In the weeks leading up to the March 13 announcement of the 2013 NBCC award winners, Critical Mass highlights the thirty finalists. Today, in the fourth of our series, NBCC board member Colette Bancroft offers an appreciation of nonfiction finalist “Thank You for Your Service” (Sarah Crichton Books/Farrar, Straus and Giroux) by David Finkel.
“Thank You for Your Service” is a profoundly important book as well as a powerfully written one.
In his 2009 book “The Good Soldiers,” David Finkel told the story of the men of the 2-16 Infantry Battalion, who served in Baghdad during the surge in 2007 and 2008. Finkel reported that book by going into the streets with the soldiers. In this book, he follows them home, and it is an even more harrowing and heartbreaking story.
Almost 2 million Americans were sent to war in Iraq and Afghanistan over the past 13 years, many for multiple deployments, and “the best estimates suggest that anywhere from 20 to 30 percent of them will have psychological issues to contend with,” Finkel writes. The most common diagnoses are post-traumatic stress disorder and traumatic brain injury, both of which can lead to anxiety, insomnia, depression and suicidal thoughts.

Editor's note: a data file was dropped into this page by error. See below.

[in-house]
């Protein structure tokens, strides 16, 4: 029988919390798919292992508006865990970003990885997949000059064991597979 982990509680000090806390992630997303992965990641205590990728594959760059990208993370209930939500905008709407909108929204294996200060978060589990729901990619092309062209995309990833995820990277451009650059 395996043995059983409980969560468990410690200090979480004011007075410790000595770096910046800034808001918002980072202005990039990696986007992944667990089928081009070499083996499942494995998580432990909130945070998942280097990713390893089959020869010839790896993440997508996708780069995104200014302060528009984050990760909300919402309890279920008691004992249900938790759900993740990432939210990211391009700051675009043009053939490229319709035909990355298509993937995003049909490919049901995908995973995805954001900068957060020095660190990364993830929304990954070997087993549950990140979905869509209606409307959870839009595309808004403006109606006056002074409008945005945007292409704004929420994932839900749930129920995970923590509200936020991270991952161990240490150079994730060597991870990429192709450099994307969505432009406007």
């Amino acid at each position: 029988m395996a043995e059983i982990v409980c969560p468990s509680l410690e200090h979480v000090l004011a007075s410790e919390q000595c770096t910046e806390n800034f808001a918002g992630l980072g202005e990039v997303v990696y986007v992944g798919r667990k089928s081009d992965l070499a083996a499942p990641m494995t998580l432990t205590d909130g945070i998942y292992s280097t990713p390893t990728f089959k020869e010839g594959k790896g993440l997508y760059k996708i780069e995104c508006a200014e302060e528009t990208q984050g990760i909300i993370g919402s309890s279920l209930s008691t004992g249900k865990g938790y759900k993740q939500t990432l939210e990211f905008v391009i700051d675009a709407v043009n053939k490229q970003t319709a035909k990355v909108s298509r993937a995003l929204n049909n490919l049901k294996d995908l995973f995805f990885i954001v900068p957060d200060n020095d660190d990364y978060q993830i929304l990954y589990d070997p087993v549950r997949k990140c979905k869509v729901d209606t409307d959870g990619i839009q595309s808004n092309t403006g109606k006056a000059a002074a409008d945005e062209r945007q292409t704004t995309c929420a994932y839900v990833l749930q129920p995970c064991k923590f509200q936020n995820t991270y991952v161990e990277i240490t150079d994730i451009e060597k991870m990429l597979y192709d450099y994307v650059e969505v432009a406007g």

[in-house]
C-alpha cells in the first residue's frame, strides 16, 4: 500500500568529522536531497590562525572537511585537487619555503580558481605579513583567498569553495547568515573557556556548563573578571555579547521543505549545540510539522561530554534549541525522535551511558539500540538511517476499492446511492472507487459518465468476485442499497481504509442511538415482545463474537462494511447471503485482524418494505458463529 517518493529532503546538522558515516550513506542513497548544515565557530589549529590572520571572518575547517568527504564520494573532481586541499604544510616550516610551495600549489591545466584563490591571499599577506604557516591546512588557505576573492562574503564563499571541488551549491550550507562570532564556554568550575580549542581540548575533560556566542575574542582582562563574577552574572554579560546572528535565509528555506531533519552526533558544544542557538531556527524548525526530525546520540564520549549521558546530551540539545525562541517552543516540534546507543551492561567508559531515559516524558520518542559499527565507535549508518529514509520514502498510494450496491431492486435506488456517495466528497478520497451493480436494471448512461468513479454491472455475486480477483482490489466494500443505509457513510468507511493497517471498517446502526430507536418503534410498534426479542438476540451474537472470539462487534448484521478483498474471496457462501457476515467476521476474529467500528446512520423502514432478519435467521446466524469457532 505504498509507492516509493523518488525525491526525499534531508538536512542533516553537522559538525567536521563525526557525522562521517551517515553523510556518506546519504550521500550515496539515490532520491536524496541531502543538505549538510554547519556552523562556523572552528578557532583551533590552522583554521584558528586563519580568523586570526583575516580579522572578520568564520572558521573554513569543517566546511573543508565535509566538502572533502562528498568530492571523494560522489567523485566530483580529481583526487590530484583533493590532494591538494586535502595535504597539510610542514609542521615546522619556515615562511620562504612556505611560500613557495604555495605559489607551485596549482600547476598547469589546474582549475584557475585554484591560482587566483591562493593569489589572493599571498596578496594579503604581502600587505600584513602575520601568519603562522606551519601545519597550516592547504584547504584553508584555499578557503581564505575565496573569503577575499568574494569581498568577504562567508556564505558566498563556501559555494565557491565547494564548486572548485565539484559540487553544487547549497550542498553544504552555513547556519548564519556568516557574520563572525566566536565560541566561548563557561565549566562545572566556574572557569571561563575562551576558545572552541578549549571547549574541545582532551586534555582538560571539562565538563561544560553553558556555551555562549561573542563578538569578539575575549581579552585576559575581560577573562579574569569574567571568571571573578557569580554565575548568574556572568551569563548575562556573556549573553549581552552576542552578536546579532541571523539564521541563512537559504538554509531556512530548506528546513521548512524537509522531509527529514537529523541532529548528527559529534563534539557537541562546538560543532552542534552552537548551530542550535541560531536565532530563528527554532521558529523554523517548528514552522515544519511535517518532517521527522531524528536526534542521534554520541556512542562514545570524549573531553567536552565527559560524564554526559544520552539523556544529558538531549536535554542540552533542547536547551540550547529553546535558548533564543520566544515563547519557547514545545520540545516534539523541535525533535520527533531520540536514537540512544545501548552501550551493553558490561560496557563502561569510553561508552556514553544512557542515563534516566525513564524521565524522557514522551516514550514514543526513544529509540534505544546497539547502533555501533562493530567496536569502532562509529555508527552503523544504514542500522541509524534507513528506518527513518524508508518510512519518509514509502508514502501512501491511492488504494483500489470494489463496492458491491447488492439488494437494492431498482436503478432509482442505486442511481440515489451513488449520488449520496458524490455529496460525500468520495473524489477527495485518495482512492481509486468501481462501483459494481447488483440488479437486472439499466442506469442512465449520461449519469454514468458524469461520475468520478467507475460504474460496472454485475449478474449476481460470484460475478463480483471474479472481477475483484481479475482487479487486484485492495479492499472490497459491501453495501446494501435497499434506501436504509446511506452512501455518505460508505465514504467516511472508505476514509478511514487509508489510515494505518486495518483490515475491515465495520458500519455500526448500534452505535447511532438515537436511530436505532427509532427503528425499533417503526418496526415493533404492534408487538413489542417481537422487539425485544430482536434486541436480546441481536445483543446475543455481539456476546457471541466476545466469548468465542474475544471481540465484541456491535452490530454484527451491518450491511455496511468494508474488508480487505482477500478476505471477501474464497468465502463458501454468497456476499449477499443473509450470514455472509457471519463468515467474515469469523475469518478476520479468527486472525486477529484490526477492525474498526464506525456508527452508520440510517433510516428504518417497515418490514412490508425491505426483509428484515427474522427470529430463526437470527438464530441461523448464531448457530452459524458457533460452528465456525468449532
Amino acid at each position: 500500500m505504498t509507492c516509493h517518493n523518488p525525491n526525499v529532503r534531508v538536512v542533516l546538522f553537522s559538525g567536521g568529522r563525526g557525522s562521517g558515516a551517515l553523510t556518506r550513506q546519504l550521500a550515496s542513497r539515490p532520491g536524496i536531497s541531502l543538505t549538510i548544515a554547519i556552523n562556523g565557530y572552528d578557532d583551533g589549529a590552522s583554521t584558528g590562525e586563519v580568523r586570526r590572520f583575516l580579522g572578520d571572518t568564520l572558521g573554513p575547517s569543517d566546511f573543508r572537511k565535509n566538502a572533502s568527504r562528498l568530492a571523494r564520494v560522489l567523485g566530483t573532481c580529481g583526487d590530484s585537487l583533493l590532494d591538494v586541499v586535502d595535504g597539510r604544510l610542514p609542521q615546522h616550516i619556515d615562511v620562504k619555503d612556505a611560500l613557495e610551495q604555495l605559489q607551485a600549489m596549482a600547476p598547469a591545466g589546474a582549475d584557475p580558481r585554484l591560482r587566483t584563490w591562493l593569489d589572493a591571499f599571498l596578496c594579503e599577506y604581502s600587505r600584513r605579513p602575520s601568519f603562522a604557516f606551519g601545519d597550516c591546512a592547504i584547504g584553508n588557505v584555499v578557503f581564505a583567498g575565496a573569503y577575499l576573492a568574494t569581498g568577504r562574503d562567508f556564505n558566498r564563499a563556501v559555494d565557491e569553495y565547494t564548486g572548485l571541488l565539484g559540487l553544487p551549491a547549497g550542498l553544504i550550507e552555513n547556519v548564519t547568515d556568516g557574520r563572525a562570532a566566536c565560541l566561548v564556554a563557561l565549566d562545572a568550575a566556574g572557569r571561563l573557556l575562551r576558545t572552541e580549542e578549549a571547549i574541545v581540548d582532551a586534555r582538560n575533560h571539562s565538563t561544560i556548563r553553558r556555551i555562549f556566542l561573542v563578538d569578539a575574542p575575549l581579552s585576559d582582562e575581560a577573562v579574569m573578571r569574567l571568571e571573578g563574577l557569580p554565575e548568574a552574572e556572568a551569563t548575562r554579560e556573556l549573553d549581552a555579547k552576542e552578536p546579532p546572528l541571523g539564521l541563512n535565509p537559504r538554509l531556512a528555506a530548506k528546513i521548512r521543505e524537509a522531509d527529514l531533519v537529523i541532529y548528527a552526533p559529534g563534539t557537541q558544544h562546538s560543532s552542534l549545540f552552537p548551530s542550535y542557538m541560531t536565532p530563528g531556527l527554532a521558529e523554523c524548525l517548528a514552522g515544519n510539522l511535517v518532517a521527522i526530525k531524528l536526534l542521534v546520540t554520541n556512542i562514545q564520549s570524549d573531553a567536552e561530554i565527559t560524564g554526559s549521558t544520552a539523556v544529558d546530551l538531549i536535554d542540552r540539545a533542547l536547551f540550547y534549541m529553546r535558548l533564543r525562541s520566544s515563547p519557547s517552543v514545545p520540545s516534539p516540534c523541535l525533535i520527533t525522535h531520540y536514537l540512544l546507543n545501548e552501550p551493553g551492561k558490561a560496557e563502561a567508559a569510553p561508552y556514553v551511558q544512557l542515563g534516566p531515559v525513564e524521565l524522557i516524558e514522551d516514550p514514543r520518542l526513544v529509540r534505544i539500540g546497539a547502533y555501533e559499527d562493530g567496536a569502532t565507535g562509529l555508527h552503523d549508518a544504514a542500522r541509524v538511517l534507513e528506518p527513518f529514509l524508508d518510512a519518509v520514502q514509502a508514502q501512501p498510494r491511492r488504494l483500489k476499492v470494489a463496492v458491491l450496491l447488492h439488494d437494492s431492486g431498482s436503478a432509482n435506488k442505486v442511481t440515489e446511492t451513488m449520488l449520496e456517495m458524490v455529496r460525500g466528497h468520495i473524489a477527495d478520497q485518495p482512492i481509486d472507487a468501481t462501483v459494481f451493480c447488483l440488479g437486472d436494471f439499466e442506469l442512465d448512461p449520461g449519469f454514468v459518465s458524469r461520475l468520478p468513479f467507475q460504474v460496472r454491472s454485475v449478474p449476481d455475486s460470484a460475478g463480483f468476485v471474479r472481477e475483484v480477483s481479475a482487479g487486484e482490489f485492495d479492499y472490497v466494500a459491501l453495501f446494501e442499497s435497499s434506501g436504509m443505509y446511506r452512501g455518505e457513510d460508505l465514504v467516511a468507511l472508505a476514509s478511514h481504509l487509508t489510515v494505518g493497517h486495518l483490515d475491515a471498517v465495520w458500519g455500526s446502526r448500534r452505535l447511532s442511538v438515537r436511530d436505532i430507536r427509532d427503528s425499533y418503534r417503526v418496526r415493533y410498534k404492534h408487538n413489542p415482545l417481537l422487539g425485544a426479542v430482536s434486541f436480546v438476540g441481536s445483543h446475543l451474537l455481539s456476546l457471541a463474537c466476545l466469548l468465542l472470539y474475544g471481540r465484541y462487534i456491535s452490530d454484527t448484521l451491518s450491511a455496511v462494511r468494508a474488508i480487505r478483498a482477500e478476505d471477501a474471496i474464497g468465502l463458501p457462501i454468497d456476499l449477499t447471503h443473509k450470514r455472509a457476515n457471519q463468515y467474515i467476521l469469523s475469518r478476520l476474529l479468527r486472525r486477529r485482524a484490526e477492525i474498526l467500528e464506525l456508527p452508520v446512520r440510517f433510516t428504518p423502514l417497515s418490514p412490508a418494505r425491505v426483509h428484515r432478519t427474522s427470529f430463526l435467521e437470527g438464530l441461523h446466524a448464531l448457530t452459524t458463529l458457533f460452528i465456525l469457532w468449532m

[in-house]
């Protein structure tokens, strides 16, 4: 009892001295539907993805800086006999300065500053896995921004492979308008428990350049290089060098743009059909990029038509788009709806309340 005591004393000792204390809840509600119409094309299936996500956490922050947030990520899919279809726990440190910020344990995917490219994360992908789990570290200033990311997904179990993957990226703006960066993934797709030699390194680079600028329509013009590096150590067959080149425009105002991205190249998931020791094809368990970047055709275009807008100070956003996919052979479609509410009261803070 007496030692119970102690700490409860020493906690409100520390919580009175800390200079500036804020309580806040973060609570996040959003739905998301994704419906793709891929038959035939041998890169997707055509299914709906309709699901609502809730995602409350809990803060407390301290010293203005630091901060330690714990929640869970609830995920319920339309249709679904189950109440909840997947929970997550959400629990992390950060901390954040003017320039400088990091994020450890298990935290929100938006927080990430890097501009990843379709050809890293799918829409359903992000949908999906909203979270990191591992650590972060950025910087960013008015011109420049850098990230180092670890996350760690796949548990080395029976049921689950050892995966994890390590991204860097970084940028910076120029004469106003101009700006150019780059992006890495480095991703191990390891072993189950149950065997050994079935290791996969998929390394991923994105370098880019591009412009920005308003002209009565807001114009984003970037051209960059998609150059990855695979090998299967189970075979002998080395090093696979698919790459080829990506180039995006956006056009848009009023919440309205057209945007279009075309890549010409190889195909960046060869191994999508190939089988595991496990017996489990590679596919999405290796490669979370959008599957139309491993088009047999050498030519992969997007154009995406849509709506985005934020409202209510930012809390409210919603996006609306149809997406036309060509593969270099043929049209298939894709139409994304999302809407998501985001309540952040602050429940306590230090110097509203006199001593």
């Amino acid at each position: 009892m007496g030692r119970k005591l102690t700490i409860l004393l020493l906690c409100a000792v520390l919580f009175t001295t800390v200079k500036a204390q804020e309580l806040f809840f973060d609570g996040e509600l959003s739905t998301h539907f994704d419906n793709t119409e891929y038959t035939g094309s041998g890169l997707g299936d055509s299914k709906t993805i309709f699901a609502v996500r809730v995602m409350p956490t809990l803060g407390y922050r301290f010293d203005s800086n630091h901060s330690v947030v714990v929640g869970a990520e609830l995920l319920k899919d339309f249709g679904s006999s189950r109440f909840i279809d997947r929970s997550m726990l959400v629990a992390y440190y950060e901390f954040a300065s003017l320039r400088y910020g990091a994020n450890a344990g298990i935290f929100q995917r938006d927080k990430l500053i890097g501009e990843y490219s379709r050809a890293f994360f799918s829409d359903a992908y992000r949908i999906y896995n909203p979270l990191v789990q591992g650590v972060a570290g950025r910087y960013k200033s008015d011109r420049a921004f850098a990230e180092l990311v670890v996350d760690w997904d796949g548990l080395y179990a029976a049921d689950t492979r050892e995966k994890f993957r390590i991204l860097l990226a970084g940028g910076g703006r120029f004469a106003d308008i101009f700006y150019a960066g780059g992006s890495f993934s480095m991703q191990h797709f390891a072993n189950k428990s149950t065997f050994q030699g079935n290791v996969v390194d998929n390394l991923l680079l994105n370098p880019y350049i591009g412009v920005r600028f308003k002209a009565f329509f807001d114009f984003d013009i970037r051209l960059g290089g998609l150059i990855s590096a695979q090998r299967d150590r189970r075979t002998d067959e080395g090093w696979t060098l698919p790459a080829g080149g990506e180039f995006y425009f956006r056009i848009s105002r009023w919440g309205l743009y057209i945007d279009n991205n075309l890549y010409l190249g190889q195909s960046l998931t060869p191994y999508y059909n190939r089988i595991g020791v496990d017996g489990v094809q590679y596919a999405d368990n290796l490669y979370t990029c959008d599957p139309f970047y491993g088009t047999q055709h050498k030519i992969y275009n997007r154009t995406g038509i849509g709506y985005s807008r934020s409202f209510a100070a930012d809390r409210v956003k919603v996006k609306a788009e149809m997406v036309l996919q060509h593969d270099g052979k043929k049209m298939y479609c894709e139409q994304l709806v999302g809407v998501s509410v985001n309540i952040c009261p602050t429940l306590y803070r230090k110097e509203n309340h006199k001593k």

That's about half a million soldiers and veterans with ongoing conditions that are difficult to treat effectively and can have a devastating impact on their lives. For them, war does not end when they come home.
Finkel focuses not on that daunting number but on a few individual men, telling the searing stories of the soldiers and the families they come home to (or don't). His reporting is astonishingly intimate yet utterly respectful, taking us inside hearts and minds. He also shows us some of the efforts to help such soldiers, well-meaning but imperfect – and far too limited to contend with the task at hand.
Although the book’s subject matter is inherently dramatic, Finkel writes about it in a style that in its control and restraint recalls the best of Ernest Hemingway’s war writing. Despite the bitter irony of its title, “Thank You for Your Service” is not a polemic. It simply presents readers with the reality soldiers face in the “after-war,” and leaves us to contemplate our responsibilities as citizens of the nation that sent them into battle.
For its craft, for its reporting, for its sensitive yet relentless attention to a problem that belongs to the nation yet has been widely ignored, “Thank You for Your Service” is worthy of the NBCC's nonfiction prize.
Interview with David Finkel.
Review of “Thak You for Your Service.”